-Tracy Angelina

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Do I, then, belong to the heavens?Why, if not so, should the heavensFix me thus with their ceaseless blue stare,Luring me on, and my mind, higherEver higher, up into the sky,Drawing me ceaselessly upTo heights far, far above the human?Why, when balance has been strictly studiedAnd flight calculated with the best of reasonTill no aberrant element should, by rights, remain-Why, still, should the lust for ascensionSeem, in itself, so close to madness?Nothing is that can satify me;Earthly novelty is too soon dulled;I am drawn higher and higher, more unstable,Closer and closer to the sun's effulgence.Why do these rays of reason destroy me?Villages below and meandering streamsGrow tolerable as our distance grows.Why do they plead, approve, lure meWith promise that I may love the humanIf only it is seen, thus, from afar-Although the goal could never have been love, Nor, had it been, could I ever haveBelonged to the heavens?I have not envied the bird its freedomNor have I longed for the ease of Nature,Driven by naught save this strange yearningFor the higher, and the closer, to plunge myselfInto the deep sky's blue, so contraryTo all organic joys, so farFrom pleasures of superiority But higher, and higher,Dazzled, perhaps, by the dizzy incandescenceOf waxen wings.Or do I then Belong, after all, to the earth?Why, if not so, should the earthShow such swiftness to encompass my fall?Granting no space to think or feel,Why did the soft, indolent earth thusGreet me with the shock of steel plate?Did the soft earth thus turn to steelOnly to show me my own softness?That Nature might bring home to meThat to fall, not to fly, is in the order of things,More natural by far than that improbable passion?Is the blue of the sky then a dream?Was it devised by the earth, to which I belonged,On account of the fleeting, white-hot intoxicationAchieved for a moment by waxen wings?And did the heavens abet the plan to punish me?To punish me for not believing in myself Or for believing too much;Too earger to know where lay my allegianceOr vainly assuming that already I knew all;For wanting to fly offTo the unknownOr the known:Both of them a single, blue speck of an idea?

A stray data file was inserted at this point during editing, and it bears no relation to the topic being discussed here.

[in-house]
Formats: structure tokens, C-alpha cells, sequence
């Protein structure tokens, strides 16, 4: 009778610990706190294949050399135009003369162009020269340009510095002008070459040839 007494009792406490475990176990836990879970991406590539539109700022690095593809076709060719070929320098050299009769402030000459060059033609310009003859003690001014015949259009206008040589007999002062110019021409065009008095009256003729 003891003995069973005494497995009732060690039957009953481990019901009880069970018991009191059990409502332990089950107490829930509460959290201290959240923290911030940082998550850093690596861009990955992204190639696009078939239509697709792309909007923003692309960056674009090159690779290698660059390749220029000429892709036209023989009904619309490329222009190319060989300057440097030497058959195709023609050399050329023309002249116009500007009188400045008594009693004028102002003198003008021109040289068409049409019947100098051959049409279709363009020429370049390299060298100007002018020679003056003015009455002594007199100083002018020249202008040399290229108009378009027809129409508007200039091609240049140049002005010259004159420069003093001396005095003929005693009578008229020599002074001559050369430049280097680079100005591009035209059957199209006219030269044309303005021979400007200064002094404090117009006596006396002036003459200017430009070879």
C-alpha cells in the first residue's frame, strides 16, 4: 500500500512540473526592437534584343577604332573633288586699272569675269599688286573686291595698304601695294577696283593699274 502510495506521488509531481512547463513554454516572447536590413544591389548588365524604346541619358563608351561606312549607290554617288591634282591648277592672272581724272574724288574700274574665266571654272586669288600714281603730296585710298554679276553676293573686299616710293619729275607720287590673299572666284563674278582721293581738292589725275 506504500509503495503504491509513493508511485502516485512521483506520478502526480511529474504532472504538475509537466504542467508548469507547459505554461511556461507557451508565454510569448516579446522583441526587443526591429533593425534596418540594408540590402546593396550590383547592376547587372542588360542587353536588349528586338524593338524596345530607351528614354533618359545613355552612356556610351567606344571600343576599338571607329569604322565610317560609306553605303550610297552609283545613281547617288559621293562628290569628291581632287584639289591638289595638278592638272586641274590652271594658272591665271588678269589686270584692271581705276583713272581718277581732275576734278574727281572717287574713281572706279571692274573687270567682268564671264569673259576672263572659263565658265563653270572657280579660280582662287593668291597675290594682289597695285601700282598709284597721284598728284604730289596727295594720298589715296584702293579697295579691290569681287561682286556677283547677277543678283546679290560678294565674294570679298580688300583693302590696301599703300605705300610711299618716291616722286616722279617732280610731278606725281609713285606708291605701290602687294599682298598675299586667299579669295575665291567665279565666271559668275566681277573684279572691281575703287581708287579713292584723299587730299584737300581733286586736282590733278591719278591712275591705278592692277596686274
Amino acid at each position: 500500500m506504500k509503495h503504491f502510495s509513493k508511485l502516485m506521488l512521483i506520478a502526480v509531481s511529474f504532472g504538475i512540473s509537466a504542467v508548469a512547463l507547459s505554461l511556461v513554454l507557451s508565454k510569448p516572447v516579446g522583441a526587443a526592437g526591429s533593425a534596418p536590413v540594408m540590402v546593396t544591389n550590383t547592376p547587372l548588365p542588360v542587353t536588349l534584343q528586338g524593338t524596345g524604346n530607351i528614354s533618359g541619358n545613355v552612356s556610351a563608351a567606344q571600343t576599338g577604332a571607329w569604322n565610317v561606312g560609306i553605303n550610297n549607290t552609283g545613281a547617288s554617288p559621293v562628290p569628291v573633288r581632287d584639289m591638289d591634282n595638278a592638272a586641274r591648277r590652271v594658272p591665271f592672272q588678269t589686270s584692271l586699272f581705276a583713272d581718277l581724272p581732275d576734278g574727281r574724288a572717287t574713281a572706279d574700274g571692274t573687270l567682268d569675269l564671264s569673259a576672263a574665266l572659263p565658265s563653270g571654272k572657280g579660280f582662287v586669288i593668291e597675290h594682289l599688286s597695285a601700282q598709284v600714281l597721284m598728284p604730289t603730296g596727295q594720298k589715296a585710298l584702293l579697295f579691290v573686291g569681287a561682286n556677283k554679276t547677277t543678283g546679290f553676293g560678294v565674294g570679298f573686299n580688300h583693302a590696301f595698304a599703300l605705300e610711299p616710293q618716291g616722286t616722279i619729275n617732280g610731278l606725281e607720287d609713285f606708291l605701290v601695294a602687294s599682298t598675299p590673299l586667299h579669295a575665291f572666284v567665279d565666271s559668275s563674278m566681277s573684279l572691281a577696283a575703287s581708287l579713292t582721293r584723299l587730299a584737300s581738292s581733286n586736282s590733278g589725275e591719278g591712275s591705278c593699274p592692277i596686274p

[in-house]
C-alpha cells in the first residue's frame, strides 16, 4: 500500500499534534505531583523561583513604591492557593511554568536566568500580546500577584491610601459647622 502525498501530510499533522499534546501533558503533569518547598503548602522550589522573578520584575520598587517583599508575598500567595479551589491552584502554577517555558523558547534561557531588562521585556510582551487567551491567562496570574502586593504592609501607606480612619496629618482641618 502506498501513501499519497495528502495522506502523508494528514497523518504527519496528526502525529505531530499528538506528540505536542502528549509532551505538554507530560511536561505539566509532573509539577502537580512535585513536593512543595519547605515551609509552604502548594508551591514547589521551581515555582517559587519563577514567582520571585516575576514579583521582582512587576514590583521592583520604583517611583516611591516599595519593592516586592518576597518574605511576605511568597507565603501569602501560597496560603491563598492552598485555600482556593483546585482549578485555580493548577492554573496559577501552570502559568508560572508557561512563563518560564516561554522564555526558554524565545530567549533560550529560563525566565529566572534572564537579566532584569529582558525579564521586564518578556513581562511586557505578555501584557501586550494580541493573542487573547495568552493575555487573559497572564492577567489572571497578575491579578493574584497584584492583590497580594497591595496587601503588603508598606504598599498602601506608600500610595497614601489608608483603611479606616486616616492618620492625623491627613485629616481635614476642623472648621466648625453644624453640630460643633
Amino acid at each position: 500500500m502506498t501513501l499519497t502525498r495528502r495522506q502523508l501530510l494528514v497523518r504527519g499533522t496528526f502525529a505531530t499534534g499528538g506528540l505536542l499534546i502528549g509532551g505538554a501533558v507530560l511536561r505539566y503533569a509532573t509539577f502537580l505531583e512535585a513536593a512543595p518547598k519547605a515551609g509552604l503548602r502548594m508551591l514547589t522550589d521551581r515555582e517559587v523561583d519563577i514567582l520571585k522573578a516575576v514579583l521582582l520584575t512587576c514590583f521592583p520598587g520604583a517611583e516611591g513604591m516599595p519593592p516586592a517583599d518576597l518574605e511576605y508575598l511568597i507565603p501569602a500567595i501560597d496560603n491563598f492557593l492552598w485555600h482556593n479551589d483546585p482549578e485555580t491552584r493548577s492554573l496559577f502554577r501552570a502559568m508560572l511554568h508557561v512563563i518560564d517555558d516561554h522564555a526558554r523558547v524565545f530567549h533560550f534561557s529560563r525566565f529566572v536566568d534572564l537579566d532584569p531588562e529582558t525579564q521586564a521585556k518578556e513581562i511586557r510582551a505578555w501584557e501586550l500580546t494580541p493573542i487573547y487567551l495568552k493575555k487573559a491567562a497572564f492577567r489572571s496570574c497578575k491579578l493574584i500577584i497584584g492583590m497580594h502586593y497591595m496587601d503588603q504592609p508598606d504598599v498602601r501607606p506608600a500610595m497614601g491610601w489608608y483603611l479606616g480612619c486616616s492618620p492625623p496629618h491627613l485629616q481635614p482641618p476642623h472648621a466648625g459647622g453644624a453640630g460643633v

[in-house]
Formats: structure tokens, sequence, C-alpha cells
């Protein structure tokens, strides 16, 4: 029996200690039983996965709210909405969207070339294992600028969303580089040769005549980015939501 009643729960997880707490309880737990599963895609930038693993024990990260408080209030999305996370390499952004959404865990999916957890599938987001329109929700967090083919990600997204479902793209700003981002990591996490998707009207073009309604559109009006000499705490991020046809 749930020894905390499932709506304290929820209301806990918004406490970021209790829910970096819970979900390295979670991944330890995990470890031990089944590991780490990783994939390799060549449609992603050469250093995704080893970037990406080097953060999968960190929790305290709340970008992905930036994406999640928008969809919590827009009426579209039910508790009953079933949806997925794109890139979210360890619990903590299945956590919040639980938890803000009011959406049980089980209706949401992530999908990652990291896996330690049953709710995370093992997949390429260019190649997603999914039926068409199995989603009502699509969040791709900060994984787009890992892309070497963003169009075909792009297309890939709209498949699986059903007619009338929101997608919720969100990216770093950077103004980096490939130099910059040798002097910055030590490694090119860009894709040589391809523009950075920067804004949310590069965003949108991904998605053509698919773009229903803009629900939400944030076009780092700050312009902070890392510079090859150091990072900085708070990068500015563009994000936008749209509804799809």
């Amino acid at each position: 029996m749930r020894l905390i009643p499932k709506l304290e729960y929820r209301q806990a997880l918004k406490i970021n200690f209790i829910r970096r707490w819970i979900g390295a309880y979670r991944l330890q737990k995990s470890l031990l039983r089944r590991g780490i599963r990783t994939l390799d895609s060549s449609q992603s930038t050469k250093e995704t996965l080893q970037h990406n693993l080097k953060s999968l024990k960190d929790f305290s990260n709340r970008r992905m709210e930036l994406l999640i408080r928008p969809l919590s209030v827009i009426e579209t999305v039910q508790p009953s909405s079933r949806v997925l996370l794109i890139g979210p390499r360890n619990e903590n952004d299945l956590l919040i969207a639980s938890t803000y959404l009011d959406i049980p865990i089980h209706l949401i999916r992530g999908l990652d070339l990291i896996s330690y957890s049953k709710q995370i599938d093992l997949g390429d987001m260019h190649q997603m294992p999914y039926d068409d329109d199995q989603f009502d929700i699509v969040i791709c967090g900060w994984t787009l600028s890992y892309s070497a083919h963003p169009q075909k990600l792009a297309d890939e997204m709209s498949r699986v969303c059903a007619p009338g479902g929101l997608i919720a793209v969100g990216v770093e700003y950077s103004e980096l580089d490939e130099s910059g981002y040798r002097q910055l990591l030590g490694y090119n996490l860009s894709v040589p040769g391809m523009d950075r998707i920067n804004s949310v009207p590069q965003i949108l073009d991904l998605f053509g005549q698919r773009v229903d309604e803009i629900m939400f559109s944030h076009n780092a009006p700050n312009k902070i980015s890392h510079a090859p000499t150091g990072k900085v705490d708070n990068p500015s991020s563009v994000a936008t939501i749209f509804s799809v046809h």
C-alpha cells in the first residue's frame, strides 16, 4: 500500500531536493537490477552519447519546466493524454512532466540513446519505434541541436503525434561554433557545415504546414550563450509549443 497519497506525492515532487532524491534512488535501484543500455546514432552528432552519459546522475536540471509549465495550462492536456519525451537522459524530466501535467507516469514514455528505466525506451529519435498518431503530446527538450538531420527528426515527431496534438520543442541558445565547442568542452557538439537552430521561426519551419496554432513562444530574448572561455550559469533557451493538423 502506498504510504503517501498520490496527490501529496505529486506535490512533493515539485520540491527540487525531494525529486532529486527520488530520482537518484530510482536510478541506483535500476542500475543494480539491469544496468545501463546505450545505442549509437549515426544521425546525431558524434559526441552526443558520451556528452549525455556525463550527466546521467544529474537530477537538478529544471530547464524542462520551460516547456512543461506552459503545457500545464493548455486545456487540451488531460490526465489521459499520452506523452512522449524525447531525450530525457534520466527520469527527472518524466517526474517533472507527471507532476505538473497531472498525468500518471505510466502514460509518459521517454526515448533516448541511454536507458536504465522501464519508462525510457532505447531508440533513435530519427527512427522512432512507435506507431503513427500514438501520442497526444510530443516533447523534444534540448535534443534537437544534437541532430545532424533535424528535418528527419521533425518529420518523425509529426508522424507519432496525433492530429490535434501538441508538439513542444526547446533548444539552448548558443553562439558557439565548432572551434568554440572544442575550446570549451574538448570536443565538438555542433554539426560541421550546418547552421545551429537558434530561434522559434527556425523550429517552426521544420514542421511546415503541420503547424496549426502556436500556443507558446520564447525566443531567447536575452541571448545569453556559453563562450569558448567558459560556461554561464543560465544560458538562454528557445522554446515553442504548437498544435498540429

-Yukio Mishima